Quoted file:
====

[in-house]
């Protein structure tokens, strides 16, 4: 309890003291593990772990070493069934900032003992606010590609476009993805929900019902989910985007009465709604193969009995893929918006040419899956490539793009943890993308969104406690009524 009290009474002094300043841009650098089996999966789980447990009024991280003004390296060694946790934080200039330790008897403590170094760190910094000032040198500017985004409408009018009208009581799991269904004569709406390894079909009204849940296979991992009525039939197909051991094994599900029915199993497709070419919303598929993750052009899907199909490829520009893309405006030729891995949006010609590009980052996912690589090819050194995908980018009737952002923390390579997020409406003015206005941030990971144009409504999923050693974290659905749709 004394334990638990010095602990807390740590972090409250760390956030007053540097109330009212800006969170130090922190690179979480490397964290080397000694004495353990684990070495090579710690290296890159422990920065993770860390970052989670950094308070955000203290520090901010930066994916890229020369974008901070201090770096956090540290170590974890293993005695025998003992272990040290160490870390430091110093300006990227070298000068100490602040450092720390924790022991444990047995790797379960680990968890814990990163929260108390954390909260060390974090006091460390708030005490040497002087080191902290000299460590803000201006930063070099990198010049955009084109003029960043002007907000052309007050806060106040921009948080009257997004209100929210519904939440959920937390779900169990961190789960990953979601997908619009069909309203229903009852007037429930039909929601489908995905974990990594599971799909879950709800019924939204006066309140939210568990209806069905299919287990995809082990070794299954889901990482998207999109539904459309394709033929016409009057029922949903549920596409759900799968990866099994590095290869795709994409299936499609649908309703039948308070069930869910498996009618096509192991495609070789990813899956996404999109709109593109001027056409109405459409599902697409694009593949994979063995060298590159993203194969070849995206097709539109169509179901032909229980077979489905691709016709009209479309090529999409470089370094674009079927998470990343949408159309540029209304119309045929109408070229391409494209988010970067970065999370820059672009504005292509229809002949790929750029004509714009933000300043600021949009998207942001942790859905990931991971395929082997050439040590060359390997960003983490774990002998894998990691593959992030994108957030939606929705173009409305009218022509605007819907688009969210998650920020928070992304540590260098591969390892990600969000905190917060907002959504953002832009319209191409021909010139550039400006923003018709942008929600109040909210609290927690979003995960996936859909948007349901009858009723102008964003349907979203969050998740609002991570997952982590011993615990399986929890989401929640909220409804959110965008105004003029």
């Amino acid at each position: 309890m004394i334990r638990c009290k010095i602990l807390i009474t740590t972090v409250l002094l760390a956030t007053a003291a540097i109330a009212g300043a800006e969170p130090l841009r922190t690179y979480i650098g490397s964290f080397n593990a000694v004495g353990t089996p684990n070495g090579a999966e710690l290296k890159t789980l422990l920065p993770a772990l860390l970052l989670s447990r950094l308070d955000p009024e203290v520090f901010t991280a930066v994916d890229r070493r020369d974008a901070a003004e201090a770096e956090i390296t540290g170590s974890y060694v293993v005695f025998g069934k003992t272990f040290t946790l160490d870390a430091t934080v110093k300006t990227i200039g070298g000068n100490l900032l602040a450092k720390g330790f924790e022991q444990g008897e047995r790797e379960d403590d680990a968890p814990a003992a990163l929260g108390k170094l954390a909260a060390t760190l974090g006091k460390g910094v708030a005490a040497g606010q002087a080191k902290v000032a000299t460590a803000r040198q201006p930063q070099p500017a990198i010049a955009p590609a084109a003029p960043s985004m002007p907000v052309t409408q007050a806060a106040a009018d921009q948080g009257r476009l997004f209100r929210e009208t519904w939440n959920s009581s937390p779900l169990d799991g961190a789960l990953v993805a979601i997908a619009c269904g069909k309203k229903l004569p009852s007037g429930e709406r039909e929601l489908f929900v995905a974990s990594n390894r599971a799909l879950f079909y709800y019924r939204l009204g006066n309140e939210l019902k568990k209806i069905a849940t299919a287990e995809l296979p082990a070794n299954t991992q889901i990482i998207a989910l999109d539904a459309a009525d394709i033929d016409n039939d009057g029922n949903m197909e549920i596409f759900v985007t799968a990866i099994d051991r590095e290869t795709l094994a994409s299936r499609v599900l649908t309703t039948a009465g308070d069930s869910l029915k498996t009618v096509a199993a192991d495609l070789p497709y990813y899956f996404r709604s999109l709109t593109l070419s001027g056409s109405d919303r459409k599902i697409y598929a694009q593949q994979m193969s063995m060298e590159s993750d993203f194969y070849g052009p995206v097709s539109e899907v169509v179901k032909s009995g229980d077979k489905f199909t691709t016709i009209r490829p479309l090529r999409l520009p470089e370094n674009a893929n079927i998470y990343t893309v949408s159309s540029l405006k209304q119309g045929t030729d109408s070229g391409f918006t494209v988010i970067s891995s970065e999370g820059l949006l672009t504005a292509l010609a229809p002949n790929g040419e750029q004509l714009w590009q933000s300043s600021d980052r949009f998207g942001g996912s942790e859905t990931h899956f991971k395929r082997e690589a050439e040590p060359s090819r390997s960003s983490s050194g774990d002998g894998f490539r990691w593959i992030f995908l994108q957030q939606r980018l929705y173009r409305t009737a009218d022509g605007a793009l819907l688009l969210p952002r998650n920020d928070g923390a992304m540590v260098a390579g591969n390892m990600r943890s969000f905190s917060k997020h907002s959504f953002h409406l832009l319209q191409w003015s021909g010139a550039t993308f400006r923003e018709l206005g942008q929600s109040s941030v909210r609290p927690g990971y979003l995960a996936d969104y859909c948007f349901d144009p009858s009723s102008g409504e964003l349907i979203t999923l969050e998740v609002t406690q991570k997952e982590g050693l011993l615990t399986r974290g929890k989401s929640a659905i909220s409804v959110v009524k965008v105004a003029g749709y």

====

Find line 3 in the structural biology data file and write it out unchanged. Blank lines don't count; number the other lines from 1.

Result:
């Amino acid at each position: 309890m004394i334990r638990c009290k010095i602990l807390i009474t740590t972090v409250l002094l760390a956030t007053a003291a540097i109330a009212g300043a800006e969170p130090l841009r922190t690179y979480i650098g490397s964290f080397n593990a000694v004495g353990t089996p684990n070495g090579a999966e710690l290296k890159t789980l422990l920065p993770a772990l860390l970052l989670s447990r950094l308070d955000p009024e203290v520090f901010t991280a930066v994916d890229r070493r020369d974008a901070a003004e201090a770096e956090i390296t540290g170590s974890y060694v293993v005695f025998g069934k003992t272990f040290t946790l160490d870390a430091t934080v110093k300006t990227i200039g070298g000068n100490l900032l602040a450092k720390g330790f924790e022991q444990g008897e047995r790797e379960d403590d680990a968890p814990a003992a990163l929260g108390k170094l954390a909260a060390t760190l974090g006091k460390g910094v708030a005490a040497g606010q002087a080191k902290v000032a000299t460590a803000r040198q201006p930063q070099p500017a990198i010049a955009p590609a084109a003029p960043s985004m002007p907000v052309t409408q007050a806060a106040a009018d921009q948080g009257r476009l997004f209100r929210e009208t519904w939440n959920s009581s937390p779900l169990d799991g961190a789960l990953v993805a979601i997908a619009c269904g069909k309203k229903l004569p009852s007037g429930e709406r039909e929601l489908f929900v995905a974990s990594n390894r599971a799909l879950f079909y709800y019924r939204l009204g006066n309140e939210l019902k568990k209806i069905a849940t299919a287990e995809l296979p082990a070794n299954t991992q889901i990482i998207a989910l999109d539904a459309a009525d394709i033929d016409n039939d009057g029922n949903m197909e549920i596409f759900v985007t799968a990866i099994d051991r590095e290869t795709l094994a994409s299936r499609v599900l649908t309703t039948a009465g308070d069930s869910l029915k498996t009618v096509a199993a192991d495609l070789p497709y990813y899956f996404r709604s999109l709109t593109l070419s001027g056409s109405d919303r459409k599902i697409y598929a694009q593949q994979m193969s063995m060298e590159s993750d993203f194969y070849g052009p995206v097709s539109e899907v169509v179901k032909s009995g229980d077979k489905f199909t691709t016709i009209r490829p479309l090529r999409l520009p470089e370094n674009a893929n079927i998470y990343t893309v949408s159309s540029l405006k209304q119309g045929t030729d109408s070229g391409f918006t494209v988010i970067s891995s970065e999370g820059l949006l672009t504005a292509l010609a229809p002949n790929g040419e750029q004509l714009w590009q933000s300043s600021d980052r949009f998207g942001g996912s942790e859905t990931h899956f991971k395929r082997e690589a050439e040590p060359s090819r390997s960003s983490s050194g774990d002998g894998f490539r990691w593959i992030f995908l994108q957030q939606r980018l929705y173009r409305t009737a009218d022509g605007a793009l819907l688009l969210p952002r998650n920020d928070g923390a992304m540590v260098a390579g591969n390892m990600r943890s969000f905190s917060k997020h907002s959504f953002h409406l832009l319209q191409w003015s021909g010139a550039t993308f400006r923003e018709l206005g942008q929600s109040s941030v909210r609290p927690g990971y979003l995960a996936d969104y859909c948007f349901d144009p009858s009723s102008g409504e964003l349907i979203t999923l969050e998740v609002t406690q991570k997952e982590g050693l011993l615990t399986r974290g929890k989401s929640a659905i909220s409804v959110v009524k965008v105004a003029g749709y």